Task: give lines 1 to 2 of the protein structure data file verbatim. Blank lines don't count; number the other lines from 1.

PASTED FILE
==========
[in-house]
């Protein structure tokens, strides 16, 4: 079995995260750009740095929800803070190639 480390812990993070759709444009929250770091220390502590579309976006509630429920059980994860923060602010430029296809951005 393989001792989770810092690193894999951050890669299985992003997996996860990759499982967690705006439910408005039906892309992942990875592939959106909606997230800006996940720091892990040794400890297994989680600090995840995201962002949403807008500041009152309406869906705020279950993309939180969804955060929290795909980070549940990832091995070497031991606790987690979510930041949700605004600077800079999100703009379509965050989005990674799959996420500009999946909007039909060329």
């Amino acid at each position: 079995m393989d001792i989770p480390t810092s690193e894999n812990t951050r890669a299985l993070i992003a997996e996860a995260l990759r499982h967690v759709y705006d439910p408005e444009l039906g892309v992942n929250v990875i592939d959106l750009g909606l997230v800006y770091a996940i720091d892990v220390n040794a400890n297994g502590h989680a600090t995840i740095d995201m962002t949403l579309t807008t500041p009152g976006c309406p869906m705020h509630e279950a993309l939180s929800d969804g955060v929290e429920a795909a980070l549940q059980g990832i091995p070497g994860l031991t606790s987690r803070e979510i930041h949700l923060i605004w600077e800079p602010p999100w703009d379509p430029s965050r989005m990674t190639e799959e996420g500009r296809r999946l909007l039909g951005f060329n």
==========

[in-house]
């Protein structure tokens, strides 16, 4: 079995995260750009740095929800803070190639 480390812990993070759709444009929250770091220390502590579309976006509630429920059980994860923060602010430029296809951005 393989001792989770810092690193894999951050890669299985992003997996996860990759499982967690705006439910408005039906892309992942990875592939959106909606997230800006996940720091892990040794400890297994989680600090995840995201962002949403807008500041009152309406869906705020279950993309939180969804955060929290795909980070549940990832091995070497031991606790987690979510930041949700605004600077800079999100703009379509965050989005990674799959996420500009999946909007039909060329």